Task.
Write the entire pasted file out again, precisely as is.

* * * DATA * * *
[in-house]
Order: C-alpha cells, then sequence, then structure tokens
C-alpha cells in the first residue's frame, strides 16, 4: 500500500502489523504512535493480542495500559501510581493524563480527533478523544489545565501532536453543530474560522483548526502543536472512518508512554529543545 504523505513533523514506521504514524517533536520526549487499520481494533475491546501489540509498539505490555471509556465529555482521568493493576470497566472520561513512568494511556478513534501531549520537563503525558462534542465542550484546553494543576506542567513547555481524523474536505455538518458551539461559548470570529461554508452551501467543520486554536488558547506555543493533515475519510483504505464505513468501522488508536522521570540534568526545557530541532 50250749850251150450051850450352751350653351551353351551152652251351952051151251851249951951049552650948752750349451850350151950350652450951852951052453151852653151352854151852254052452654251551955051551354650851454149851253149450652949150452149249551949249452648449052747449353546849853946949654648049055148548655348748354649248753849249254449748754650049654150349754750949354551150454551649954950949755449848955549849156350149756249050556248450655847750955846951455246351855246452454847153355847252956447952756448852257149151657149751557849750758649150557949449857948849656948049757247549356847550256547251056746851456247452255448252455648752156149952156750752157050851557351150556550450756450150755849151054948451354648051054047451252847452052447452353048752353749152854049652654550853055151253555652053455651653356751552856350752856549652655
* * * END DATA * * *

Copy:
[in-house]
Order: C-alpha cells, then sequence, then structure tokens
C-alpha cells in the first residue's frame, strides 16, 4: 500500500502489523504512535493480542495500559501510581493524563480527533478523544489545565501532536453543530474560522483548526502543536472512518508512554529543545 504523505513533523514506521504514524517533536520526549487499520481494533475491546501489540509498539505490555471509556465529555482521568493493576470497566472520561513512568494511556478513534501531549520537563503525558462534542465542550484546553494543576506542567513547555481524523474536505455538518458551539461559548470570529461554508452551501467543520486554536488558547506555543493533515475519510483504505464505513468501522488508536522521570540534568526545557530541532 50250749850251150450051850450352751350653351551353351551152652251351952051151251851249951951049552650948752750349451850350151950350652450951852951052453151852653151352854151852254052452654251551955051551354650851454149851253149450652949150452149249551949249452648449052747449353546849853946949654648049055148548655348748354649248753849249254449748754650049654150349754750949354551150454551649954950949755449848955549849156350149756249050556248450655847750955846951455246351855246452454847153355847252956447952756448852257149151657149751557849750758649150557949449857948849656948049757247549356847550256547251056746851456247452255448252455648752156149952156750752157050851557351150556550450756450150755849151054948451354648051054047451252847452052447452353048752353749152854049652654550853055151253555652053455651653356751552856350752856549652655